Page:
The way I learn has significantly changed over the years due to the advances in technology.  Since I decided to continue my education as a graduate student, I am now an adult learner needing flexibility of online learning since I have to juggle work, family, and personal responsibilities.  Adult learners are self-directed learners who take initiative to learn on their own and at their own pace.  Conlan, Grabowski, and Smith (2003) discuss Malcolm Knowles’ theory of Andragogy, which is the art and science of helping adults learn.  The adult learner is described as someone who can direct his/her own learning; has accumulated life experiences that enables him/her to draw on prior skills and knowledge;  has learning needs closely related to changing social roles; is a problem solver; and is motivated to learn based on his/her needs, interests, and desires (Conlan, Grabowski, & Smith, 2003).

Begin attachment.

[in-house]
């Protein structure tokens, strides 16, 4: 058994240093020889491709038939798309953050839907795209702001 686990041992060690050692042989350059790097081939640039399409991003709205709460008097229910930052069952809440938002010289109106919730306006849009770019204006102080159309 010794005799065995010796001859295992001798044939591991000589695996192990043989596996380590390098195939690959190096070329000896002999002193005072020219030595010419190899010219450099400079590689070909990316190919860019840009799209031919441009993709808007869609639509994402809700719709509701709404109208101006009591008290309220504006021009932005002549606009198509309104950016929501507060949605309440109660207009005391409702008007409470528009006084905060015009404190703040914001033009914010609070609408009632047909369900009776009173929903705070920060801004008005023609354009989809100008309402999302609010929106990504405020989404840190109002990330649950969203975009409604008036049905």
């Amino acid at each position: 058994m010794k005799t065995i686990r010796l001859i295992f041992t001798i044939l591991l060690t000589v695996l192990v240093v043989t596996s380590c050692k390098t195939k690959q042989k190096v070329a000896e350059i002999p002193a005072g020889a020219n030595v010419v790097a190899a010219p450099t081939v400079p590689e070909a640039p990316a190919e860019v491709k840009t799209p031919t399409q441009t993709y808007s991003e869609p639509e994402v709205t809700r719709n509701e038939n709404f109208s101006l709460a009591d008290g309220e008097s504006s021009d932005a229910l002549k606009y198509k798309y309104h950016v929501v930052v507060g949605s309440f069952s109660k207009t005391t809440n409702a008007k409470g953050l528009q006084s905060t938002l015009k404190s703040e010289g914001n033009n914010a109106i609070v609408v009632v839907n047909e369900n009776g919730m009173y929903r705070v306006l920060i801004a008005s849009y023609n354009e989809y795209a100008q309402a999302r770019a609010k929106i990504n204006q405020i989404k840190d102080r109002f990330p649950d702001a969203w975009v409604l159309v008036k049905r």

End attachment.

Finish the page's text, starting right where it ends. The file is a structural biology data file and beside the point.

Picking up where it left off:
After learning about Connectivism, I found that my personal learning network supports Siemen’s Principles of connectivism.  According to Siemens (2005), connectivism is driven by the understanding that decisions are based on rapidly altering foundations.

Technology plays a major role in the way I learn today. In education, I utilize the personal web to learn and obtain information from.  I am able to collaborate with instructors and classmates via discussion boards, email, blogs, forums, etc.  I am also able to take online classes as opposed to the traditional face-to-face classes.  In the classroom, I also use mobile devices including Ipods, MP3 players, and Ipads.

With the major advances in cell phone technology my social learning network has changed over the years.  I use cell phone services including text messaging, the ability to access the internet, and email.  Also, I use LinkedIn, Facebook, Twitter, Internet Forums, etc. for social networking.